I think this is the number one concern I hear coming out in discussions where certain feminists are sounding a little anti-breastfeeding, and this notion that breastfeeding undermines your bodily integrity is definately what I sense in some of French feminist, Elisabeth Badinter’s work. I can see that breastfeeding may feel that way for some women but for me so much of mothering ‘takes over my body/life’ that it would be difficult to identify exactly which aspects I can attribute to breastfeeding. I hope women aren’t stuck resentfully breastfeeding for months and months because of the pressure to breastfeed, but the truth is, plenty about mothering is done with a little bit of resentment on the side. Breastfeeding can be terribly annoying when you urgently want to get up off this damn bed and get on with something else for the night, but for the most part, breastfeeding is a lazy parent’s best friend.
Motherhood is a very challenging identity for many of us. There’s a huge fear of losing yourself, and your boundaries, and your sex appeal, and your focus and direction, and control over your body when you transform into a mother. Breastfeeding can push all of those buttons. We live in a very misogynist culture. The worst trolling on my blog has always been about calling me a cow and trying to humiliate me about breastfeeding. Clearly, the concept that we can be lactating animals scares the shit out of some of us.
Do I feel forced into breastfeeding for so long by society’s expectation of what the perfect mother should be?
No. I have really, really enjoyed breastfeeding, it’s as simple as that. I understand that not everyone finds breastfeeding to be so nice but for me it has been a very lovely, intimate, relaxing experience. Breastfeeding fills me with love and that’s a nice thing to feel with your children. And for someone like me, who has had a love-hate relationship with their breasts, I have to acknowledge that breastfeeding has been a rather healing experience for my psyche.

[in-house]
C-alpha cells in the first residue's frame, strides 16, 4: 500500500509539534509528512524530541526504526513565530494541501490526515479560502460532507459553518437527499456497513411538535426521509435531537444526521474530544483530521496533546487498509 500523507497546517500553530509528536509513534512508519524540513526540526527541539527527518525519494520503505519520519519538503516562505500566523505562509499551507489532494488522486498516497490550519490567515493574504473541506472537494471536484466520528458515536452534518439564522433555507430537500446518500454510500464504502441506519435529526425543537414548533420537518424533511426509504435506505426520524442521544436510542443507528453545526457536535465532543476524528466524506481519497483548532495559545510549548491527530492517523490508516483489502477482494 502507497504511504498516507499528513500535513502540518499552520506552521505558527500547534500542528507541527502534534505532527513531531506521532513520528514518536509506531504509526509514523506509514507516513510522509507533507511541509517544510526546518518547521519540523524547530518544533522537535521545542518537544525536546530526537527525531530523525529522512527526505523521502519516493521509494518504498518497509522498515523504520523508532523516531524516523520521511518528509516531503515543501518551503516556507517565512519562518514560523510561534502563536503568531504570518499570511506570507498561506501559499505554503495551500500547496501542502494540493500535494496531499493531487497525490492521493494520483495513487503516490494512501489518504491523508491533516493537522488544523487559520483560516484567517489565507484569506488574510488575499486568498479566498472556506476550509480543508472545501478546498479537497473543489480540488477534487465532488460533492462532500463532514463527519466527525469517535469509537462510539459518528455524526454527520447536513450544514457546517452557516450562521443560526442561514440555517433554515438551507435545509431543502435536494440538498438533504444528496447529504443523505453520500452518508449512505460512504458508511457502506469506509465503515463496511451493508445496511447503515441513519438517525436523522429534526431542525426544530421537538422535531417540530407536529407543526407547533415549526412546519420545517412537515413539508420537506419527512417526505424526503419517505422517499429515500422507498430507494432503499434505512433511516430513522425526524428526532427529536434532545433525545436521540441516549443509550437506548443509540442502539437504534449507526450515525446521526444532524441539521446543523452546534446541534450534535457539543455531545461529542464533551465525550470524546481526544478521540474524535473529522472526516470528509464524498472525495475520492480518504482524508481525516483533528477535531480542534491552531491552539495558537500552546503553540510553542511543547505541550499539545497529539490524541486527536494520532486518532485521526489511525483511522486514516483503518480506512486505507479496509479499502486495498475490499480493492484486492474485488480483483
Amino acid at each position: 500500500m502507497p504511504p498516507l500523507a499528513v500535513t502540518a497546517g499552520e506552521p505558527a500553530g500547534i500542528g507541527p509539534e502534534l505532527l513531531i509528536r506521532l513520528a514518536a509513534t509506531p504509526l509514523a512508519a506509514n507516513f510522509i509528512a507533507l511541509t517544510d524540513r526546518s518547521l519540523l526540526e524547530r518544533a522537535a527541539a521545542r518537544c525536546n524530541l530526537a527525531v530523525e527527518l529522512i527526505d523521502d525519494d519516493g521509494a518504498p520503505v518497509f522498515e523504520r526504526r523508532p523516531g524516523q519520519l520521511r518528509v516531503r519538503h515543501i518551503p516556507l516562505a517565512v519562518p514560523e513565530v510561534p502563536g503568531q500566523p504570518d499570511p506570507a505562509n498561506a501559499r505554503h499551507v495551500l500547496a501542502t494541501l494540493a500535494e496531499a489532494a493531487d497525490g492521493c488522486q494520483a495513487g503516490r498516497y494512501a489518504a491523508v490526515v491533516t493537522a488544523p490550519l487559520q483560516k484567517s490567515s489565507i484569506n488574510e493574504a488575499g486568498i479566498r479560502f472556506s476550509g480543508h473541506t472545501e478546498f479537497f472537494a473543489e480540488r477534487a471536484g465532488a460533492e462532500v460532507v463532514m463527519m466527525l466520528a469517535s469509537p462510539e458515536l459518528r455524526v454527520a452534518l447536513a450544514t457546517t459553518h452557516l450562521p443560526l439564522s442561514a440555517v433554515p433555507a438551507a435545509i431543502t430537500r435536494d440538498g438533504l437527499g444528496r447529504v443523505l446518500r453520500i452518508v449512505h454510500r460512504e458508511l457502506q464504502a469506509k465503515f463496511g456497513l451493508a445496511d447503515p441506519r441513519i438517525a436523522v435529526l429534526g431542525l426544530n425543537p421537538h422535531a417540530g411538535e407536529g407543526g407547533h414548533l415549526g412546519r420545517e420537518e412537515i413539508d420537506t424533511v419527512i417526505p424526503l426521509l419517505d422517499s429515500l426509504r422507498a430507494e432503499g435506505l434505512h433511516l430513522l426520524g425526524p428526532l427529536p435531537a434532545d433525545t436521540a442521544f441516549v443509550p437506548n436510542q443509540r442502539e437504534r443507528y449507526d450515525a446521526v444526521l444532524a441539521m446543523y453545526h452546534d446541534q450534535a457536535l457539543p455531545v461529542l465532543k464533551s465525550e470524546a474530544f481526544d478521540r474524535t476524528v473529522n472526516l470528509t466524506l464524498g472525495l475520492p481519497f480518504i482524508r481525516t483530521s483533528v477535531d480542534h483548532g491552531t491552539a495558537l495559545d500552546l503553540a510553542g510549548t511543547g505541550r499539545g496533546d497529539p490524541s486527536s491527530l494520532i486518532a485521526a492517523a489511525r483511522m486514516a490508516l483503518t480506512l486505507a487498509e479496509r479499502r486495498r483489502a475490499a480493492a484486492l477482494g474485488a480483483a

Do I feel smug about breastfeeding for so long?
To be honest, I feel kind of embarrassed about breastfeeding for so long. It’s a terrible thing for a feminist mother who advocates for breastfeeding to admit but the stigma attached to breastfeeding kindergarteners (and beyond) is really strong and I have not really outed myself in my writing before as an ‘extreme breastfeeder’. I think that says quite a lot, that a ranty feminist like myself can feel so intimidated by the prejudices against long-term breastfeeding in our culture.
Do I find breastfeeding for so long to be sexual?
Very much not. Three cheers for women who manage to have a discreet orgasm while breastfeeding because they like the sensation so much. There are not enough orgasms in motherhood. But for me, breastfeeding is not a sexual experience. And let me clarify, no mother finds the concept of their child breastfeeding to be a sexual experience; really, they don’t. You might just as well try to convince us that wiping toddler’s bottoms is sexual. So Much No.
Does my child find breastfeeding sexual?
No. He doesn’t find sippy cups sexual either. He’s a little kid and he doesn’t know about anyone finding breasts sexy yet.
Does my partner resent me for breastfeeding for so long?
If I’m going to be really honest here (why not?) – I think he feels a little impatient with the fact that significant amounts of breast-play have been off my menu for a while but he doesn’t feel in any way competitive with his son for my body, and he doesn’t find breastfeeding repulsive, and he doesn’t think my decision to breastfeed is particularly any of his business. (He knows that my breasts belong to me – he successfully went through that developmental stage as a baby).
When will I stop breastfeeding?
Soon, I hope. I am getting a little sick of breastfeeding and the right time for weaning for me is coming soon. Get in now with your questions before I am no longer your local extreme breastfeeder.
(Post-script: my blog is bluemilk.wordpress.com and you can follow me on twitter @bluemilk).